Danny DeVito Praises Colin Farrell's Penguin, But Still Prefers Tim Burton's 'Batman'

When it came time for director Barry Levinson to cast the role of famed boxing trainer Charlie Goldman in his new film “The Survivor,” he went straight to his friend Danny DeVito. “This was all Barry,” DeVito said about how he came to be a part of the HBO Holocaust film, telling TheWrap it was like no time had passed at all since he and Levinson first worked together on the 1987 film “Tin Men.”

“The Survivor” tells the true story of Harry Haft, a survivor of the Auschwitz concentration camp who was forced to box other inmates to survive – sometimes to death. The film – which premieres on HBO and HBO Max on April 27 timed to Yom HaShoa (Holocaust Remembrance Day) – plays out in two timelines, as Haft tries to make a life for himself in America after the war but is haunted by the events that happened inside Auschwitz, told in striking flashbacks.

“You see a lot of Holocaust movies – and rightly so, we should keep the education up so that people understand what we’ve been through as human beings – and this is a unique story,” DeVito said of the story focus in “The survivor.”

The actor, producer and sometimes director was unfamiliar with the story of Haft or Goldman when he was first approached for the role, but was intrigued. “Besides the whole Harry Haft story and what was going on in that time in our history, I found Charlie and that was great to find this time in Rocky Marciano’s life where he had Charlie as his corner man and his mentor,” DeVito said of what he discovered in his research. “But I did n’t know anything about Charlie or the details of his life, and how a lot of his family was lost in the camps.”

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Besides the story, DeVito was happy to work with Levinson again in a professional capacity. “Over the years after that wonderful experience of ‘Tin Men,’ we became friends and we kept in touch and we’d see each other periodically if we were in the same part of the country. And then this happened and we rekindled. It was almost like we never stopped – we were still in Baltimore talking about whatever we talked about, silly things.”

“The Survivor” is premiering on HBO and HBO Max this week after being acquired by HBO Films last October, although it’s not hard to think of this powerful drama getting a robust theatrical release just a few decades earlier. Given DeVito’s history of him in the industry, TheWrap asked for his thoughts of him on the current state of distribution.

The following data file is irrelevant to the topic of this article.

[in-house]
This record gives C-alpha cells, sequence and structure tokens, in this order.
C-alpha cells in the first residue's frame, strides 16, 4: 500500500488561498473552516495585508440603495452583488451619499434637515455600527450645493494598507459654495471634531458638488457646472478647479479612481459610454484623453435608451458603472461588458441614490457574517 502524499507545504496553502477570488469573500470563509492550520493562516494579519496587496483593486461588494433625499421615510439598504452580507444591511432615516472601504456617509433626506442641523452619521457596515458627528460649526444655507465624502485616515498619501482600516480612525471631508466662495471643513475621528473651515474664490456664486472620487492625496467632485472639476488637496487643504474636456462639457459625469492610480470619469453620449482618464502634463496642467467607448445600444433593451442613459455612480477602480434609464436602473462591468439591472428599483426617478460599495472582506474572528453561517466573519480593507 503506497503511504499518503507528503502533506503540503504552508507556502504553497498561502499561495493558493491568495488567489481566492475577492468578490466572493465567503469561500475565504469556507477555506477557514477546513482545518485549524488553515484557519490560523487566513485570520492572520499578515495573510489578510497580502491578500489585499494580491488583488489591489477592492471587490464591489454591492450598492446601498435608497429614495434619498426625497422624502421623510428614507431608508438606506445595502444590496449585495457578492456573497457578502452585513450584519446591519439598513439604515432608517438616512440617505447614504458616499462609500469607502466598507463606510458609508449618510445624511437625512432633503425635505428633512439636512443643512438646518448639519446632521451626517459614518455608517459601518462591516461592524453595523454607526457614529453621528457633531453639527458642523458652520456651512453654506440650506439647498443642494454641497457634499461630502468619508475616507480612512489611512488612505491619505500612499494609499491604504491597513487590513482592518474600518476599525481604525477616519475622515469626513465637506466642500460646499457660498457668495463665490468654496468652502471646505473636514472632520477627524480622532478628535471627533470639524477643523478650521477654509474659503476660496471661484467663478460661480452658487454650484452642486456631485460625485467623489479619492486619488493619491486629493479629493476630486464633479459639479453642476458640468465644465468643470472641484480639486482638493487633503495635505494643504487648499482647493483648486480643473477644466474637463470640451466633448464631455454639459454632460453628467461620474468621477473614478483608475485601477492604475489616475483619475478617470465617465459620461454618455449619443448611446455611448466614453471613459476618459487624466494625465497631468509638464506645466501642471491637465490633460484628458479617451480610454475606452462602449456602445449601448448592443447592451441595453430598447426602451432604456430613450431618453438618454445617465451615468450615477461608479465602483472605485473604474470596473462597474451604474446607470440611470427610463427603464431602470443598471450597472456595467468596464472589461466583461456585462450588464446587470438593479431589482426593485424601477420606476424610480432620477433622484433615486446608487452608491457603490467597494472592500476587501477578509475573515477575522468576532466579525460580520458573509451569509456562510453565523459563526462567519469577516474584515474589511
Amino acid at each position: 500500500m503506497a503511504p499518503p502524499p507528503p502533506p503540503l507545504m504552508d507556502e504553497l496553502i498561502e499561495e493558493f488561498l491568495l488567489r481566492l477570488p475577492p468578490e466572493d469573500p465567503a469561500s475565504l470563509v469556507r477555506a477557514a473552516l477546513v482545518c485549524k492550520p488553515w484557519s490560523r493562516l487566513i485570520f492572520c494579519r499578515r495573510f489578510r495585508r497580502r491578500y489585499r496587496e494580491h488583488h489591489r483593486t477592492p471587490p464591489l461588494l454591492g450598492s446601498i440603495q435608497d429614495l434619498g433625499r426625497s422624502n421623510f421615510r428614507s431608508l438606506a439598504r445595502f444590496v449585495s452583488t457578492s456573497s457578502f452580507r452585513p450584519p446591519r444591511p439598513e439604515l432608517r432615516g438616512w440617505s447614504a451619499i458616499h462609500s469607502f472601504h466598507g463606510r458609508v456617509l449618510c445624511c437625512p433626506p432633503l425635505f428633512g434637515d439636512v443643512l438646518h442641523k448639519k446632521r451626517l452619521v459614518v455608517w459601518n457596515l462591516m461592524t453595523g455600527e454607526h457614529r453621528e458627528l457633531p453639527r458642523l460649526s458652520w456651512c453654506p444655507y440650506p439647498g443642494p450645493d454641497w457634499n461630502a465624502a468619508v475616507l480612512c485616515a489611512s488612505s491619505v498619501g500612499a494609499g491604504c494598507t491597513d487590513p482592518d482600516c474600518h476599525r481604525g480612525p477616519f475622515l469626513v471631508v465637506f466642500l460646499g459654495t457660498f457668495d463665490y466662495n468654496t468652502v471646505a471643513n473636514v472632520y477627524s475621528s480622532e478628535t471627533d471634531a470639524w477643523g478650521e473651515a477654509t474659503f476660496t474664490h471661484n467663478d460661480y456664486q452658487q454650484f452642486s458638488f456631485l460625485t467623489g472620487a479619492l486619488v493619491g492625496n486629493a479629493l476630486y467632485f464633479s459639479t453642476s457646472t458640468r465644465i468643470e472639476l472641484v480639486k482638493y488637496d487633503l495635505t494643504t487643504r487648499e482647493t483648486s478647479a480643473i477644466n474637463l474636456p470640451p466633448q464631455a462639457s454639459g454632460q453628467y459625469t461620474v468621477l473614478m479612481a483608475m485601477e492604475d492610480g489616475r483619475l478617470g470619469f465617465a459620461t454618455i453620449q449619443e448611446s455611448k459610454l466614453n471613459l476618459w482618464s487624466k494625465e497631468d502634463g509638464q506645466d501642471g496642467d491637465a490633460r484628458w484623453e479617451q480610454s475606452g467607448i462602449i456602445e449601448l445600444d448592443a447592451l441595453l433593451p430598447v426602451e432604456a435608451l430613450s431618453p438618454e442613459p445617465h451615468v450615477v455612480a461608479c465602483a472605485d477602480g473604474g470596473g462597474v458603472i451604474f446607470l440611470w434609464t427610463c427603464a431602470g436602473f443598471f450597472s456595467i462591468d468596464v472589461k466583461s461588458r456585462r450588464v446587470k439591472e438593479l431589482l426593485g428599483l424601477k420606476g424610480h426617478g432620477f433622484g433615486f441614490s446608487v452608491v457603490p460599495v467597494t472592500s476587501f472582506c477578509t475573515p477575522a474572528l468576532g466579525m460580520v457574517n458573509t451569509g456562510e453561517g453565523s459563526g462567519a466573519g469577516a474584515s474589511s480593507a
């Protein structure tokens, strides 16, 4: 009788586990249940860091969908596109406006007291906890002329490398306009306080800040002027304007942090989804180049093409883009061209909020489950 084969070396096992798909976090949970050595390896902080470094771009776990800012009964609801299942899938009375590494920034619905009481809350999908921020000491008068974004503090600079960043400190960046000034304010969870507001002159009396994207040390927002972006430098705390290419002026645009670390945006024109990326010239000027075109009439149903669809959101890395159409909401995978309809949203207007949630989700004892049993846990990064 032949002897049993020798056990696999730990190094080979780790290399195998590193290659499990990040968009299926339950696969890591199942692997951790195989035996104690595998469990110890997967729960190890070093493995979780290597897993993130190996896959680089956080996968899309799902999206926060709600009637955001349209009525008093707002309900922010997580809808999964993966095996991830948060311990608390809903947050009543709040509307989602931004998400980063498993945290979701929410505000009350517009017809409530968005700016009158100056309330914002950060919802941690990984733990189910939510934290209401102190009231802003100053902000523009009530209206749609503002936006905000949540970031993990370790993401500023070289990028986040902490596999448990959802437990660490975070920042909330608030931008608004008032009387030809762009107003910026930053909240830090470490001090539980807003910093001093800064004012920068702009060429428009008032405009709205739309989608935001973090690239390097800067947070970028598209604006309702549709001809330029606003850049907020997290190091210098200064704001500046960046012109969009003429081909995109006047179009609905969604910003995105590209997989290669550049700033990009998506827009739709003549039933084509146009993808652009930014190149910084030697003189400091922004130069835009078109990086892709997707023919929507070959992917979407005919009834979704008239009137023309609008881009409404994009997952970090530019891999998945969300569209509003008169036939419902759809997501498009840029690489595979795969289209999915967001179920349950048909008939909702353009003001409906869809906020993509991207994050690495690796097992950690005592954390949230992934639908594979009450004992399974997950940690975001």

“Film-lovers, we were all raised on going to that big movie house and going in there and the lights go down and you’re off into the unknown world of whoever’s presenting their movie to you, and that’s what we want,” DeVito said of the theatrical experience. “Our heart’s desire is to be swept away into this movie world, which we want to come back, and we hope and pray that it comes back.”

However, DeVito also sees a positive in the robust amount of streaming and at-home releases right now: more movies are getting made. “In terms of the streaming services and all that stuff, I would say that you have to embrace the fact that they’re making a lot more movies, they’re giving people a lot of chances, you get up to bat. Support any film festival that you can and also any movie theater that you can. I think because of the internet and the landscape, we’re advancing and moving in various ways where more and more movies can be made. There can be a lot more chances to find good stories, and in that way you look at it as a positive.”

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And while DeVito is partial to the theatrical experience, he admitted a recent film was just as powerful on the small screen. “I saw ‘CODA’ on a television honestly and cried three times. I loved the performances and am happy that a movie like that gets made.”

The same could be said of “The Survivor.”

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